Here are sound business practices to help you prevent (and defend against) ethics complaints and malpractice claims:

1. Screen your potential clients and accept cases deliberately 

Choosing your clients carefully is the first step to building a strong clientele that appreciates the work you do and will pay you accordingly.

Demanding and difficult clients are hard to please and often the slowest to pay. If a client has gone through several lawyers before they meet with you, be wary. If they unduly blame others without taking any responsibility for their predicament, chances are they will find you wholly at fault for any delays and negative results.

Take cases that really capitalize on your expertise and interest and choose clients you really want to help.  This is not only sound business practice, but will also make it easier for you to comply with Rules 1.1 (Competence) and 1.3 (Diligence) of the Minnesota Rules of Professional Conduct (MRPC).

You can certainly take cases that require more than what you normally bring to the table, but be sure to do the reasonably necessary preparation to meet the clients’ needs. This includes asking for guidance from your colleagues and more experienced attorneys.

Even when a client passes initial screening, there are some situations where continuing to represent the client does not make good business sense and leaves you open to ethics and malpractice pitfalls.

Except as stated in paragraph (c), paragraphs (b)(5) and (b)6) of Rule 1.16 (Declining or Terminating Representation), MPRC, allows lawyers to withdraw from representation when “the client fails substantially to fulfill an obligation to the lawyer regarding the lawyer’s services and has been given reasonable warning that the lawyer will withdraw unless the obligation is fulfilled, or “the representation will result in an unreasonable financial burden on the lawyer or has been rendered unreasonably difficult by the client.” Be sure to surrender the client’s file and property when your representation is terminated.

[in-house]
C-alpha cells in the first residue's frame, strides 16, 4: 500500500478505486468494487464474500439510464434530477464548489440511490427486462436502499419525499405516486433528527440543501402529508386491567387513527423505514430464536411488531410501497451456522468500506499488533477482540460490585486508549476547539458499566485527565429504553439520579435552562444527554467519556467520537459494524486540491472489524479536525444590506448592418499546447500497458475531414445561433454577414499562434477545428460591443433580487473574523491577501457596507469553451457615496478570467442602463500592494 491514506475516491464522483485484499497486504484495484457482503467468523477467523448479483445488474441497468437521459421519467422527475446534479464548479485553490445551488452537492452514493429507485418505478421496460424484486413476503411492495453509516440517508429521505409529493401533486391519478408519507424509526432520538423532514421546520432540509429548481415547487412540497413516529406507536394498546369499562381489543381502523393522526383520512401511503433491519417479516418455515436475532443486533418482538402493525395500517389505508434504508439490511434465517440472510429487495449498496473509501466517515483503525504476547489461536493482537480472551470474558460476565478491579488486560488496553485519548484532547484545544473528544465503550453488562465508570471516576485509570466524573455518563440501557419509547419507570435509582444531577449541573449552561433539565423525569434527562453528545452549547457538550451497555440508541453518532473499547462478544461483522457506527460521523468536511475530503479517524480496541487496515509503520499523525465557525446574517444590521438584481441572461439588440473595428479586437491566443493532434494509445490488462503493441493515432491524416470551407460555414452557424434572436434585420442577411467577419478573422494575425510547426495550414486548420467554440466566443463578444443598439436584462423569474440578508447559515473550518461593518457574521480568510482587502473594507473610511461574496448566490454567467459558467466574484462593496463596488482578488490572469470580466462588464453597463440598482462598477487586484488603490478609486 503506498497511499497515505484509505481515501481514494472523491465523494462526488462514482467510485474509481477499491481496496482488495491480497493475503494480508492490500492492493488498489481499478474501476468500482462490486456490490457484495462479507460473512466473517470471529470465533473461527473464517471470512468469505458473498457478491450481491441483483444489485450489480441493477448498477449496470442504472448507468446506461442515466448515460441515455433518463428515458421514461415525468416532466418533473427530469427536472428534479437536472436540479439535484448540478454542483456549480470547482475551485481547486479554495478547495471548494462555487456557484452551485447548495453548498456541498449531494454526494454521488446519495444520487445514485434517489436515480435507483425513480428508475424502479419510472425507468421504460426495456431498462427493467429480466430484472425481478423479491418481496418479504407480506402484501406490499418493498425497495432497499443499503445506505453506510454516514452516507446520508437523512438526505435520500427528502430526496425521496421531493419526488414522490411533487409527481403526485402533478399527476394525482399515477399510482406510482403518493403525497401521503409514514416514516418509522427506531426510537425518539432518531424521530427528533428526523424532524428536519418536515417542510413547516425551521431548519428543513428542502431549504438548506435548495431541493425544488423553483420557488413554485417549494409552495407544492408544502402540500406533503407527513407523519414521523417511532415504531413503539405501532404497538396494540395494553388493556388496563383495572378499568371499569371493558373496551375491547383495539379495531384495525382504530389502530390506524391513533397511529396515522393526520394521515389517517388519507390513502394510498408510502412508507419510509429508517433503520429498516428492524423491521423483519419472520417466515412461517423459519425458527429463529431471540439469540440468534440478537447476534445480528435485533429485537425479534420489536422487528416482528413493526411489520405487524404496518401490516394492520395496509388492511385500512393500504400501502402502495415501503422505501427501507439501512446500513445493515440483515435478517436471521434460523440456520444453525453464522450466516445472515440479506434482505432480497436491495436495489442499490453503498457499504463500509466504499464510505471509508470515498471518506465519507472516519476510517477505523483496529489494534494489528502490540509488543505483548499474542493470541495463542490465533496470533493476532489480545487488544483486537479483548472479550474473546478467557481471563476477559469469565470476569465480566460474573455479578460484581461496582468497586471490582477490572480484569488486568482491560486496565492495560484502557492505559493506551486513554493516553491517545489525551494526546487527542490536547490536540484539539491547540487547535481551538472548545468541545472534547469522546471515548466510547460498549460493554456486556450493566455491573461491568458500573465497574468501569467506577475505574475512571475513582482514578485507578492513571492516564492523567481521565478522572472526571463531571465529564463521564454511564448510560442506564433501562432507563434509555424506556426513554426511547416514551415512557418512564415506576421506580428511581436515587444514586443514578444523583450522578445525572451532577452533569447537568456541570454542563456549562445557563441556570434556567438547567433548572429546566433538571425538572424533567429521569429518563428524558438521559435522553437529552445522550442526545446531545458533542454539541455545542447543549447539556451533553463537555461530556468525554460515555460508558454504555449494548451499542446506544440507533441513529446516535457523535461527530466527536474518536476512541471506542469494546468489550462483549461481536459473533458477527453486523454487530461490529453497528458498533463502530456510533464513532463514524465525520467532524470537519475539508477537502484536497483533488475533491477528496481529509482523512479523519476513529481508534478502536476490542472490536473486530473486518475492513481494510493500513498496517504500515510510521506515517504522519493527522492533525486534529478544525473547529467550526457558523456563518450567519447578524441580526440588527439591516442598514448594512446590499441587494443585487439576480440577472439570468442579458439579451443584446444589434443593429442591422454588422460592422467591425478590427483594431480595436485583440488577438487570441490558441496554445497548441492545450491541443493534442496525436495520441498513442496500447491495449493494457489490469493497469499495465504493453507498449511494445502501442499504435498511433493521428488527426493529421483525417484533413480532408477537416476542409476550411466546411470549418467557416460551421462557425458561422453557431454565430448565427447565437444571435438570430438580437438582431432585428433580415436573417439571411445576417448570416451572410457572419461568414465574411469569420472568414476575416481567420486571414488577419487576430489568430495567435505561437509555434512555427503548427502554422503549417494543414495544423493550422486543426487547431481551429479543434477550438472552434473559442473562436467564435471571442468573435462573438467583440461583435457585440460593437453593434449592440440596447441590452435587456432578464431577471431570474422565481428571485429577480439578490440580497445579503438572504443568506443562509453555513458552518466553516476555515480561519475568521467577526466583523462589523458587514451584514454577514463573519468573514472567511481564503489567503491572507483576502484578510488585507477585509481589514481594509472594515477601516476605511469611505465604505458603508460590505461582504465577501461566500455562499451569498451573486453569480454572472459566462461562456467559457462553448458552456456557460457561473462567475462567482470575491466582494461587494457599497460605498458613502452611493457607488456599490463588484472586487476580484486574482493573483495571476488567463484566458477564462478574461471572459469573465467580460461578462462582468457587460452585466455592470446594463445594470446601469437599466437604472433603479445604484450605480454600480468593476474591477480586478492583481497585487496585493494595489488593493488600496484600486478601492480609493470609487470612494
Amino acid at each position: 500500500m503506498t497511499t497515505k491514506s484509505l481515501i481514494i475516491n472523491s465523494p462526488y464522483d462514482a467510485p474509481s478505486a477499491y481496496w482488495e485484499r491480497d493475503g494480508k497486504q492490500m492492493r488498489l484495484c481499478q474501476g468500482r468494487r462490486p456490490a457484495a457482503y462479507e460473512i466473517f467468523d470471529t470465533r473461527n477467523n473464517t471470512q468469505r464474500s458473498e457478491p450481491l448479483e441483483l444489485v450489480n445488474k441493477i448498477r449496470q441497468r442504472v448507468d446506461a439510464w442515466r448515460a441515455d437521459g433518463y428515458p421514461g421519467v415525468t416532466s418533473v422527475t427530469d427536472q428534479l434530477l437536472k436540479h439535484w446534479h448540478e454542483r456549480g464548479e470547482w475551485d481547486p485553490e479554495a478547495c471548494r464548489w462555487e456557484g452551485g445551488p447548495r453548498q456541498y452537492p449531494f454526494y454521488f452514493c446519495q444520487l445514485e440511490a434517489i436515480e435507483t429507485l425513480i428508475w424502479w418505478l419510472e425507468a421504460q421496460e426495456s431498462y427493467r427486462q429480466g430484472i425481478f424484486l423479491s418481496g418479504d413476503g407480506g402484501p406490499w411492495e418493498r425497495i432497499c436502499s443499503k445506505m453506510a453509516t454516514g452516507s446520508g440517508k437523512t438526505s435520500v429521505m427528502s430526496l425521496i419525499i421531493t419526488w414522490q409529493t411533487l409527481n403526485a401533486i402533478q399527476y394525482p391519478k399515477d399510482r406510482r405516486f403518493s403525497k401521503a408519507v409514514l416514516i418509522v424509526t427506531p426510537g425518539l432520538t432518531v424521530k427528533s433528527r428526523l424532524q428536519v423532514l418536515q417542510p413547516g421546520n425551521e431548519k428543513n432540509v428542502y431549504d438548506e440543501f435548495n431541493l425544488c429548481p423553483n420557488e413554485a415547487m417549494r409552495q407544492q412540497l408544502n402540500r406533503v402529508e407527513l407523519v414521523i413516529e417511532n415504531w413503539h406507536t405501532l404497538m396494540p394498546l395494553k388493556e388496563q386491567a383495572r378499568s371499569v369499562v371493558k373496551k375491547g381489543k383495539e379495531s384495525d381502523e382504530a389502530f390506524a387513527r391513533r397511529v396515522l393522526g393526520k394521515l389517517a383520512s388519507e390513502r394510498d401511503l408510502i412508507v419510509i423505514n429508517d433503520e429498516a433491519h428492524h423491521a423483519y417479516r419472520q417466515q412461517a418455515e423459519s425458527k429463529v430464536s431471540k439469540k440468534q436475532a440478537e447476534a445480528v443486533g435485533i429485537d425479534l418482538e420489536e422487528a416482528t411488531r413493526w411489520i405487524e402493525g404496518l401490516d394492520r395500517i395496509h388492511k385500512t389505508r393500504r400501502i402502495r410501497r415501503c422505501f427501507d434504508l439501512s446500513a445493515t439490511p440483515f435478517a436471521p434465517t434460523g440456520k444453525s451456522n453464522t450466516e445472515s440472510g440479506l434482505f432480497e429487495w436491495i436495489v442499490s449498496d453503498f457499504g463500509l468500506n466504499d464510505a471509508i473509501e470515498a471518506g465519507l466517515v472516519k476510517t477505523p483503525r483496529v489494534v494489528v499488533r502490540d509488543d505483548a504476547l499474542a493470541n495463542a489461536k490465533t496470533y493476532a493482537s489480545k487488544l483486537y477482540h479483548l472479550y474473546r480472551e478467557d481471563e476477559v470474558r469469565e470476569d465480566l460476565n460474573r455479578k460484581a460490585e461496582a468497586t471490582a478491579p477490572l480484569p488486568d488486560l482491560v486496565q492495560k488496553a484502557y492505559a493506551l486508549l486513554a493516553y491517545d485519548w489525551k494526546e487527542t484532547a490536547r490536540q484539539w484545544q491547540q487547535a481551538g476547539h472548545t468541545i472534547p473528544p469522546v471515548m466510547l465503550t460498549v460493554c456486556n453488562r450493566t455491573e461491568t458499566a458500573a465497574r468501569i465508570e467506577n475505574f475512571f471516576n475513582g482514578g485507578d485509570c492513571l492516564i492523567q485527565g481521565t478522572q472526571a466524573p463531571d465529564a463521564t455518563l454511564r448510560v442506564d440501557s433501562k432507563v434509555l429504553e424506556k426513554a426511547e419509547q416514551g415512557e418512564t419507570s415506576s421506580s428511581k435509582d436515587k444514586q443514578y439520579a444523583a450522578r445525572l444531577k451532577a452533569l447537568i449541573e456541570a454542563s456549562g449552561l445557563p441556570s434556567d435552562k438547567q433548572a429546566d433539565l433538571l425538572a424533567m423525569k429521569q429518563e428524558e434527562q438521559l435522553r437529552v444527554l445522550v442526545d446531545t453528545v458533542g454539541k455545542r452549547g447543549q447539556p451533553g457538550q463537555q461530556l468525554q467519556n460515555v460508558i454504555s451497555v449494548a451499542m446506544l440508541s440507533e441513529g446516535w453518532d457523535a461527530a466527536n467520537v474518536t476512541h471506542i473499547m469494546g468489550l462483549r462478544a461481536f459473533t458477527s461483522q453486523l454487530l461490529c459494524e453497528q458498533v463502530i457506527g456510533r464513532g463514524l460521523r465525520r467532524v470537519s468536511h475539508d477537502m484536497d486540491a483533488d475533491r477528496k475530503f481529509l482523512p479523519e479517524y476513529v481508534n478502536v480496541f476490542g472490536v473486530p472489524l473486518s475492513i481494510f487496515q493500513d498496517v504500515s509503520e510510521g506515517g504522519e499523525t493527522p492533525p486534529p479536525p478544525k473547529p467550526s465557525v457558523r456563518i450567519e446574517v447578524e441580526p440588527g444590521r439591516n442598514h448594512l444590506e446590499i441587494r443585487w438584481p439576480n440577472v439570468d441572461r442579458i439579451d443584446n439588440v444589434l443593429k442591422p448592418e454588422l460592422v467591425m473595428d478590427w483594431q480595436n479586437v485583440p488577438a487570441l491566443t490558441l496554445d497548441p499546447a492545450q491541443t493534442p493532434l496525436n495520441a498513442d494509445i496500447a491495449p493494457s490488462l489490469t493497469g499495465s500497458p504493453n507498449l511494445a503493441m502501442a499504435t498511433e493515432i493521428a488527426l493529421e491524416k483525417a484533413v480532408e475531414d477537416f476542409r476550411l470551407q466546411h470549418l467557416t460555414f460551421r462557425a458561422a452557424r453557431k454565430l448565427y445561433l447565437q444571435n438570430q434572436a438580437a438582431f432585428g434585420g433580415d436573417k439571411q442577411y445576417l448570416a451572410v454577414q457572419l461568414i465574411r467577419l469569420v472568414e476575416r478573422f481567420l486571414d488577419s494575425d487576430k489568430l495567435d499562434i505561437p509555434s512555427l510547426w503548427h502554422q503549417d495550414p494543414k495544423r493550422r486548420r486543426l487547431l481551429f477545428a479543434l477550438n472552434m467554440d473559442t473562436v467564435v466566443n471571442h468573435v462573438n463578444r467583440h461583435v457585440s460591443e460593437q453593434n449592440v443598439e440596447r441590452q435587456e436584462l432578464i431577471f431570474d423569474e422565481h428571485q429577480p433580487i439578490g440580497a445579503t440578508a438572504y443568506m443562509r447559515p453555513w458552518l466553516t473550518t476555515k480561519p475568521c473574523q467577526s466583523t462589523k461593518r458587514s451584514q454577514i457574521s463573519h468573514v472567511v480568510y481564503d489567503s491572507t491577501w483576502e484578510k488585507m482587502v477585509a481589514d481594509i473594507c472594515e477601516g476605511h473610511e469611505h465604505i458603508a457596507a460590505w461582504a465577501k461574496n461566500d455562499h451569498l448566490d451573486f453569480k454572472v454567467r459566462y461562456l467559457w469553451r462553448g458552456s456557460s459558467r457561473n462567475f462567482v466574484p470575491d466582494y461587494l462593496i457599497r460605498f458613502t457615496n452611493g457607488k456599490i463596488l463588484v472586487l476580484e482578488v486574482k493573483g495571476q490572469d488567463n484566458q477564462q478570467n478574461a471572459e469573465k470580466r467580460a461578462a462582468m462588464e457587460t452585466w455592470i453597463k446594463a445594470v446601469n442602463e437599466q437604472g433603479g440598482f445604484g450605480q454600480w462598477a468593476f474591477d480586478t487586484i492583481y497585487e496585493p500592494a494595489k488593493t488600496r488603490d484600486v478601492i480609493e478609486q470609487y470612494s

2. Keep a written fee agreement that fully describes the fee and scope of services

While business deals can be made verbally, on a handshake, or through a simple “thank you” letter, lawyers have unique obligations when it comes to agreements with clients. New clients and new matters should have a written fee agreement. Having the agreement in writing clarifies the scope of representation, your fee structure, your billing practices, and the out-of-pocket charges the client needs to pay. A written fee agreement also helps set clear expectations on both sides.

Make sure your clients can pay your legal fee, unless you want to end up with “forced” pro bono work.  Ask for an initial/advanced payment or retainer fee before you begin to work. Let the client know this payment is refundable if the work is not performed. Rule 1.5 , MRPC allows for advanced payments as long as they are agreed to in writing by the client and they are subject to refund.

3. Compete on value 

Rule 1.15(a), MRPC, states the following are relevant factors in determining whether the attorney’s fee is reasonable:

(1) the time and labor required, the novelty and difficulty of the questions involved, and the skill requisite to perform the legal service properly;

(2) the likelihood, if apparent to the client, that the acceptance of the particular employment will preclude other employment by the lawyer;

(3) the fee customarily charged in the locality for similar legal services;

(4) the amount involved and the results obtained;

(5) the time limitations imposed by the client or by the circumstances;

(6) the nature and length of the professional relationship with the client;

(7) the experience, reputation, and ability of the lawyer or lawyers performing the services; and

(8) whether the fee is fixed or contingent.